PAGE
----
Three National Audubon Society Branches Renounce Racist Namesake, Rebrand as Bird Alliance


Three separate factions of the National Audubon Society in the Midwest have decided to take a stand against the racist ideologies and slavery affiliations of their organization’s namesake, John James Audubon. The respected bird conservation group’s branches in Detroit, Chicago, and Madison, Wisconsin have publicized their intention to henceforth be recognized under the title of the “Bird Alliance”.

“Uniting our members and ourselves as organizations through a new, collaborative name was a crucial move, particularly between Audubon chapters within our community,” explained Gretchen Abrams, the Detroit branch’s executive director.

John James Audubon, a prominent 19th-century ornithologist, naturalist, and artist, upheld slavery and stifled the voices of Black and Indigenous communities. A scrutinizing look at his legacy in 2020, revealed by the Audubon Society’s magazine, confirmed Audubon’s racial biases and unethical practices.

A correspondence to his wife in 1834 shows Audubon criticizing the British government for prematurely granting freedom to enslaved individuals in their West Indian territories. Moreover, his blatant exploitation of Black and Indigenous individuals through their unpaid contributions to his bird observations and collections went uncredited in his studies.

The Detroit Bird Alliance felt compelled to change their name given Detroit’s large demographic of people of color. Abrams shared, “Our mission could never truly promote inclusivity and actively protect bird species without first addressing this issue.”

In laying out plans for the future, the Detroit chapter shared that it would take up the new title in January 2024. This gives them adequate time to rebrand and make necessary modifications to their website.

Abrams further explained their decision stating, “As a chapter, it was critical that we define who we are, the principles we represent and the title that best encapsulates the work we do. As long as there’s anything inhibiting everyone from joining the fight for bird conservation, it’s a setback for the birds.”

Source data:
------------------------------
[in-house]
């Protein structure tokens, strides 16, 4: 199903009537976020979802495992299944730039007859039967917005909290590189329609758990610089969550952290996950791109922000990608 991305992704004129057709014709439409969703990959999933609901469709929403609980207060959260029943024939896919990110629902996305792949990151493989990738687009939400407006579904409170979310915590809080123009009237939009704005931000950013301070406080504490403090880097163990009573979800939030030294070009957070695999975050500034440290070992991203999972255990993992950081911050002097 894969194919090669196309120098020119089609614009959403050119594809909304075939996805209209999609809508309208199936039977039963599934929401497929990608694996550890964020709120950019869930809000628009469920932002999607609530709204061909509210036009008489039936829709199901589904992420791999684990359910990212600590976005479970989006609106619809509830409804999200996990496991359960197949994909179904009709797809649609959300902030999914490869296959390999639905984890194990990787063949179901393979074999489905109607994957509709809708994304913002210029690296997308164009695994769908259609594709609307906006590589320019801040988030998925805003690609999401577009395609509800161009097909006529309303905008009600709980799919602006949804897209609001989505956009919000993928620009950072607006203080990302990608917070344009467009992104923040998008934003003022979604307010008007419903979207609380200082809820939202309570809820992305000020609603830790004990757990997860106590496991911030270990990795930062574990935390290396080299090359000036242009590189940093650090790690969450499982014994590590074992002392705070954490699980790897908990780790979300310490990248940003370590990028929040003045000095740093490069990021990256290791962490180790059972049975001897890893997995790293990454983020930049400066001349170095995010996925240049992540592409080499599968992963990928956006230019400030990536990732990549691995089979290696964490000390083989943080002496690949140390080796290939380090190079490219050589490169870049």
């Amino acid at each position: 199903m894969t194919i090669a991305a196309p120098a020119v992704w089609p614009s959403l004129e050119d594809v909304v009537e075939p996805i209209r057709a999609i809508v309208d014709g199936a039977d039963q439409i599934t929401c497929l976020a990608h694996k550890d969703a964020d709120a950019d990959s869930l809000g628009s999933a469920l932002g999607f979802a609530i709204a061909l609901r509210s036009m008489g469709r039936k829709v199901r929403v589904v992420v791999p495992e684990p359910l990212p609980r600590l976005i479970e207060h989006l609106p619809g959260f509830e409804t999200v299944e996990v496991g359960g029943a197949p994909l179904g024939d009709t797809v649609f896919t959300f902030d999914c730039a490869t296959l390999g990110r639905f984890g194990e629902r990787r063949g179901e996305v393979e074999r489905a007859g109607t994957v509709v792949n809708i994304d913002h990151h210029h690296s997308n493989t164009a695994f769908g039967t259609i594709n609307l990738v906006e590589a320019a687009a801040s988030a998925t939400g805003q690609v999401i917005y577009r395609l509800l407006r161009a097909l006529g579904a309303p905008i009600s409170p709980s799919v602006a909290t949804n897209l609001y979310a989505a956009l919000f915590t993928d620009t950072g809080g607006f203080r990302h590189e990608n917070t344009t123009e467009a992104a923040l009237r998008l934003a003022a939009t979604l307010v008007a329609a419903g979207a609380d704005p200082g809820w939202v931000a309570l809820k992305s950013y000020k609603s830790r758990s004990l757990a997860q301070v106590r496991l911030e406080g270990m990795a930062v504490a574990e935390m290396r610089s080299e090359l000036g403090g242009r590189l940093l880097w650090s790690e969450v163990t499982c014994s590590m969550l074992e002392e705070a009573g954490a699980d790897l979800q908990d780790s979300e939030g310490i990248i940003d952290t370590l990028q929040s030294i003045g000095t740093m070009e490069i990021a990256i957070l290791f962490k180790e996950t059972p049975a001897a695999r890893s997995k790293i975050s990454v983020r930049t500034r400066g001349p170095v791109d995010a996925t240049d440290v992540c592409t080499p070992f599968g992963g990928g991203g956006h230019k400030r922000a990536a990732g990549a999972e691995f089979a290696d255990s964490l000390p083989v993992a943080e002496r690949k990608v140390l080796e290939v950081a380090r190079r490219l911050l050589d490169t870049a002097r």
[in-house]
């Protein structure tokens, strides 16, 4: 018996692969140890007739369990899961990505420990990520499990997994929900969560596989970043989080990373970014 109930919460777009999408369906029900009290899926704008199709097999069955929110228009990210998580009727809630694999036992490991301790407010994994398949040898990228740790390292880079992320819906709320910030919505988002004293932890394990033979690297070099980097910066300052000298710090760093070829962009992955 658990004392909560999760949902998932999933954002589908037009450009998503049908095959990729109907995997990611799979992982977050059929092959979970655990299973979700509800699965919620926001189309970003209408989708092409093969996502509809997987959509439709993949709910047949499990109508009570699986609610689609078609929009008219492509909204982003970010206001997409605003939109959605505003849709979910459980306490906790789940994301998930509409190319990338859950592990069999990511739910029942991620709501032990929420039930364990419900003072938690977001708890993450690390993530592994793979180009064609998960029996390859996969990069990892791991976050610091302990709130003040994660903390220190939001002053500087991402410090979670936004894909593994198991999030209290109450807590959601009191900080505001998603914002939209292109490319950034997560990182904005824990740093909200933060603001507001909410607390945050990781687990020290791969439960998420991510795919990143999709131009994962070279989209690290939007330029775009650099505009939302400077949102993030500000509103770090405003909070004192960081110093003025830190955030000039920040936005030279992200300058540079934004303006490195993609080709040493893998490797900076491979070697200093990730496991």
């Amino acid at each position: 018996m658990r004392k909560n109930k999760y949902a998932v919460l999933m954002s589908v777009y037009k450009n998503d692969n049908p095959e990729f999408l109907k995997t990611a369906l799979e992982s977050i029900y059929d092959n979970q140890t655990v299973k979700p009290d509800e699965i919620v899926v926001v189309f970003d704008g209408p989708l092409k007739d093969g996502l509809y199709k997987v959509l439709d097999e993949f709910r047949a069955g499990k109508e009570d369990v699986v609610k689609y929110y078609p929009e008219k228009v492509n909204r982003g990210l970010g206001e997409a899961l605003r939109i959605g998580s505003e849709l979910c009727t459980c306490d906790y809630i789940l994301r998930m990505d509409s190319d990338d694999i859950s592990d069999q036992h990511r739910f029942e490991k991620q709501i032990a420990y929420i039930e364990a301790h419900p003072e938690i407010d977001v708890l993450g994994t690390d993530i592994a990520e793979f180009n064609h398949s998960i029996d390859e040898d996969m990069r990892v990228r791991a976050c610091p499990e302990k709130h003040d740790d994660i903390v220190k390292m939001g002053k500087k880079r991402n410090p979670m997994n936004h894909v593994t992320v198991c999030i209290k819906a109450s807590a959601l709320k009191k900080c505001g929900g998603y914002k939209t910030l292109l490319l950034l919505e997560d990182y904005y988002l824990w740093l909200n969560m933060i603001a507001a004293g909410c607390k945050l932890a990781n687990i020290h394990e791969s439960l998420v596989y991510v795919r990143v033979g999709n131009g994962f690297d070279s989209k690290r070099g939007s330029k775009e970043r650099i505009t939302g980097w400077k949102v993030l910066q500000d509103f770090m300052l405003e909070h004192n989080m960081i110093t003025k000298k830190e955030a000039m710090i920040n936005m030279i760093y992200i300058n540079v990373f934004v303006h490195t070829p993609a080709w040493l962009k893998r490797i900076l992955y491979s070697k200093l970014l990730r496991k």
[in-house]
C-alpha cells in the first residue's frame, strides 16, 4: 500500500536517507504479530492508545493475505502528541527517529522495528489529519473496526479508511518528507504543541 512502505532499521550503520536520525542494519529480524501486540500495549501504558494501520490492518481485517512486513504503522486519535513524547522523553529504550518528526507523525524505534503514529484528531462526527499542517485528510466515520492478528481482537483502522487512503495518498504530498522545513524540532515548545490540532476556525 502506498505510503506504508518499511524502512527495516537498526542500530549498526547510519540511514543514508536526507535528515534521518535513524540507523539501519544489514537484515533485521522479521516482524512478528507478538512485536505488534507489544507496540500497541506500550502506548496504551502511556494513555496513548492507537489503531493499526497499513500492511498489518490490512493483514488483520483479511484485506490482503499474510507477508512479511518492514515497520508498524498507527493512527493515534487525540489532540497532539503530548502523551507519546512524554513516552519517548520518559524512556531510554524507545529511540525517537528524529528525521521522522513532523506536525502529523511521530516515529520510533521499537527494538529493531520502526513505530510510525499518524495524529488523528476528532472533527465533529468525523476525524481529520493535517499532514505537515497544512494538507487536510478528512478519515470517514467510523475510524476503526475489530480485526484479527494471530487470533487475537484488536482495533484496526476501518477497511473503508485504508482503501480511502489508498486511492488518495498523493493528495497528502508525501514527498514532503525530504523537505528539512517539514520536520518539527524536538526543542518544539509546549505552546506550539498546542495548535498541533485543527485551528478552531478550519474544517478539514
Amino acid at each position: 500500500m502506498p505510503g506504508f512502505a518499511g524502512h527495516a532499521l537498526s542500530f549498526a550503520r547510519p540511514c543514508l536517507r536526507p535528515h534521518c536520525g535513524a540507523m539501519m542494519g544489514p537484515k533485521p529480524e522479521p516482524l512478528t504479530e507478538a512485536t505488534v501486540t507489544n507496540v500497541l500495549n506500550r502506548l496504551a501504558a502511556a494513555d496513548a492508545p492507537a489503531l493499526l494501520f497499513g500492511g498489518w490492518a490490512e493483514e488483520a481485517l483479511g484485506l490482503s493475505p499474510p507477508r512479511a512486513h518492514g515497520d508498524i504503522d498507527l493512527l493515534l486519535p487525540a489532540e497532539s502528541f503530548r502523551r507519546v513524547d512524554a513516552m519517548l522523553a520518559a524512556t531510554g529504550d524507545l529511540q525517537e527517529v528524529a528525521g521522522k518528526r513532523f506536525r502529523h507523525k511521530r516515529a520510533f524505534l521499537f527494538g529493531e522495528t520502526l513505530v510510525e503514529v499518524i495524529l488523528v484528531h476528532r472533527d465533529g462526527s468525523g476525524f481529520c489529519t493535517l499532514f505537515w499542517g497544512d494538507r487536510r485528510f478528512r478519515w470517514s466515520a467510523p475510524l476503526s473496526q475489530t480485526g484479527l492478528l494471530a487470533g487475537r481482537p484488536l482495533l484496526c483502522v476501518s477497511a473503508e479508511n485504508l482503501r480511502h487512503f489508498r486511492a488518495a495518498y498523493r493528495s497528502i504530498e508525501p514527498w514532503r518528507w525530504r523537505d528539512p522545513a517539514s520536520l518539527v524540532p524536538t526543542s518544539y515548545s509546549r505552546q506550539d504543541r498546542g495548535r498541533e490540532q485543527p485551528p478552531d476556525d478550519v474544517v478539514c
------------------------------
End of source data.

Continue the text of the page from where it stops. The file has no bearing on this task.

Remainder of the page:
The Chicago Bird Alliance made an official announcement last Friday, reflecting the name change on their website while also revealing their plans to legally change their name in the forthcoming months.

“Audubon’s contributions to ornithology are undeniable but they do not negate his support for institutions such as slavery, systemic racism, and scientific racism,” commented Matt Igleski, executive director of the Chicago Bird Alliance.

Promoting bird conservation through a clear and historically unbiased name was a significant consideration of Igleski’s explanation.

The Badgerland Bird Alliance, previously known as the Madison, Wisconsin branch, concluded a vote to eliminate the “Audubon” name last December and given approval to the new name in late September of the same year.

“We aim to build a deeply rooted brand recognition that genuinely represents the work we undertake,” shared Matt Reetz, Badgerland Bird Alliance’s executive director.

In an earlier example, the San Francisco-area chapter made the move to rebrand itself as the Golden Gate Bird Alliance during August.

This move towards change has faced resistance from the National Audubon Society who declared in a March open letter that they wouldn’t be changing their name despite local chapters’ protests. However, CEO Elizabeth Gray mentioned that the climate crisis required their immediate attention more than rebranding. Still, she highlighted a pledge towards a $25 million diversity initiative over the next five years within the organization and its conservation endeavors.


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